Screening of media for mass micropropagation of hops (Humulus Lupulus L.) using tissue culture techniques
Ndeda, Sylvester Opil
MetadataShow full item record
Hops (Humulus lupulus L.) is mainly propagated through cuttings or layering. However, the use of cuttings or layering requires a lot of time and space. Because of this, the application of tissue culture techniques to hops propagation was investigated. This investigation involved culturing explants from different hops varieties on modified media. Murashige and Skoog's medium, Probasco and Winslow's medium and Whites medium were employed. Internodes, lamina, nodes, patioles and shoot tips were used as sources of explants. Effects of Kinetin and Benzylaminopurine on shoot regeneration were also investigated. Nodes were found to be the best sources of explants for production of multiple shoots. Upto six shoots were obtained from them when Murashige and Skoog's medium was supplemented with benzylaminopurine. Shoot tip explants developed a maximum of three shoots. However, these shoots did not growth beyond 0.5cm. No shoots were obtained from leaf explants. Callus developed from the bases of most explants but further development into plantlets was not observed. Murashige and Skoog's medium gave more shoots than other media tested. Between four and six shoots were obtained with Murashige and Skoog's medium while only one or two shoots were obtained with Probasco and Winslow's medium. No plantlets grew from explants inoculated on White's medium. Auxillary bud growth started on the second week and at the end of the fourth week shoots were ready for rooting. Rooting of shoots was achieved on half-strength Murashige and Skoog's medium with either 0.2mg/1 naphthalene acetic acid or without it. However, more vigorous root growth was achieved on half-strength Murashige and Skoog's medium supplemented with 0.2mg/1 naphthalene acetic acid. Rooting started on the second week after sub-culturing and at the end of the fourth week, the plantlets were ready for transplanting.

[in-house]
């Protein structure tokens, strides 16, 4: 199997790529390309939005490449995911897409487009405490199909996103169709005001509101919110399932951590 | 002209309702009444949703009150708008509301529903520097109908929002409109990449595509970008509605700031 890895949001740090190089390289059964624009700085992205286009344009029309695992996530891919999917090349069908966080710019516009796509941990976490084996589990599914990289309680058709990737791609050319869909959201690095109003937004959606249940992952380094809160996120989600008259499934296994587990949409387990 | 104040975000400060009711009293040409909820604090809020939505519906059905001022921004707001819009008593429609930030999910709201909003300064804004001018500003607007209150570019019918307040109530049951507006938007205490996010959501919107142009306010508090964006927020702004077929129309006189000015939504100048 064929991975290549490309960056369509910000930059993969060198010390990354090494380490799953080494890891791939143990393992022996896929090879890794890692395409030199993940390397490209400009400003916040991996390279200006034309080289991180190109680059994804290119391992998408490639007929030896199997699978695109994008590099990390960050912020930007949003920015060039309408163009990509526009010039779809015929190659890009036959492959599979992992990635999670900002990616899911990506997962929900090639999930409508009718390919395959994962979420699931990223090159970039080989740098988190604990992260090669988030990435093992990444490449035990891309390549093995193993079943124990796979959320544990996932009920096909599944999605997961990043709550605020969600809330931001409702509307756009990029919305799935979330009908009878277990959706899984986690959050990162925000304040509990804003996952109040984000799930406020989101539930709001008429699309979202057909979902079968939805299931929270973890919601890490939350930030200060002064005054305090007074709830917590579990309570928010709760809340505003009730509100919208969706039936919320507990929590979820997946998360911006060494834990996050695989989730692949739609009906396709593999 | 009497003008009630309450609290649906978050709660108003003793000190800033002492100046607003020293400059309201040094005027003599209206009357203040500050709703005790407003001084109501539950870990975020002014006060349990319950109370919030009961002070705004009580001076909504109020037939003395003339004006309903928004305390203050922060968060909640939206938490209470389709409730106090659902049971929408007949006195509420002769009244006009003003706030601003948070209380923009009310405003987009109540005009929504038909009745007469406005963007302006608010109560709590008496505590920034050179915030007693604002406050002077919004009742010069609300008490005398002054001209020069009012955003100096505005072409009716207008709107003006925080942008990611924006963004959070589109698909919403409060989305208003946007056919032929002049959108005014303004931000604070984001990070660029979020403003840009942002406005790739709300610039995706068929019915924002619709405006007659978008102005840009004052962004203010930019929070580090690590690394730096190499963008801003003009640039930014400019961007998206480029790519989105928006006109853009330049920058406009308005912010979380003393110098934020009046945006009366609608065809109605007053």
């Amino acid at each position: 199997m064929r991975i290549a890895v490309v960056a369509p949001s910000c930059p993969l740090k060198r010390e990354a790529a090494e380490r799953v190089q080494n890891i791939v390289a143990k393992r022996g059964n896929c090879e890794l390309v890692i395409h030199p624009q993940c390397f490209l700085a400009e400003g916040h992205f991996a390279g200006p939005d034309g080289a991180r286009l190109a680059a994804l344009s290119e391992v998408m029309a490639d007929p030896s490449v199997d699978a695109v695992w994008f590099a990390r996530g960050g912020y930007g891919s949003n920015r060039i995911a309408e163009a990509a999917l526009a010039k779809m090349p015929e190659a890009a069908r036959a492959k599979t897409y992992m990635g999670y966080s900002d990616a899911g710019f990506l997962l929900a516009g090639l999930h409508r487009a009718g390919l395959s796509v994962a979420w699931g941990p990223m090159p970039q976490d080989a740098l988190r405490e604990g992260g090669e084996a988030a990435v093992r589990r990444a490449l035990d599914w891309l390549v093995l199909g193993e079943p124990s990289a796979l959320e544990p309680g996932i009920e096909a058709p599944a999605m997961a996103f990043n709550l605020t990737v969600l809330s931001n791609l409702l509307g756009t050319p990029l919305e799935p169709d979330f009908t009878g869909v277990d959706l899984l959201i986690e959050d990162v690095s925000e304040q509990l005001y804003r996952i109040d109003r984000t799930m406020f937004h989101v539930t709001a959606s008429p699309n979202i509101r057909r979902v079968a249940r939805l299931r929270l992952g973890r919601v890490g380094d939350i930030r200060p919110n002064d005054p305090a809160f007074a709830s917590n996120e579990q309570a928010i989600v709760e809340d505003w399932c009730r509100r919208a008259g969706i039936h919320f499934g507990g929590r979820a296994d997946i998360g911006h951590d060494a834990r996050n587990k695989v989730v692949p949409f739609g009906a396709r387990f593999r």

Showing items related by title, author, creator and subject.
Shoot Epicatechin and Epigallocatechin Contents Respond to Water Stress in Tea [Camellia Sinensis (L.) O. Kuntze]. Hassanali, Ahmed; Cheruiyot, E. K.; Mumera, L. M.; Ng'etich, W. K.; Wachira, F.; Wanyoko, J. K. (Taylor & Francis, 2008)An experiment was conducted to determine the association of tea catechins to water stress in tea, with the objective of determining their suitability as indicators for predicting drought tolerance in tea (Camellia sinensis). ...
Interspecific RNA interference of SHOOT MERISTEMLESS-like disrupts Cuscuta pentagona plant parasitism. Runo, S.M.; Alakonya, Amos E.; Kumar, R; Koenig, D; Kimura, S; Townsley, B; Garces, HM; Kang, J; Yanez, A; David-Schwartz, R; Machuka, Jesse; Sinha, N (Plant Cell., 2012-07)Infection of crop species by parasitic plants is a major agricultural hindrance resulting in substantial crop losses worldwide. Parasitic plants establish vascular connections with the host plant via structures termed ...
Influence of rooting media and indole-3-butyric acid (IBA) concentration on rooting and shoot formation of Warburgia ugandensis stem cuttings Muchugi, Alice Njeri; Akwatulira, F.; Gwali, S; Okullo, JB; Paul, Ssegawa P; Tumwebaze, S. B.; Mbwambo, JR (African Journal of Plant Science, 2011)This study investigated the influence of different rooting media and indolebutryic acid (IBA) hormone concentration on root and shoot development in stem cuttings of Warburgia ugandensis. Stem cuttings were treated with ...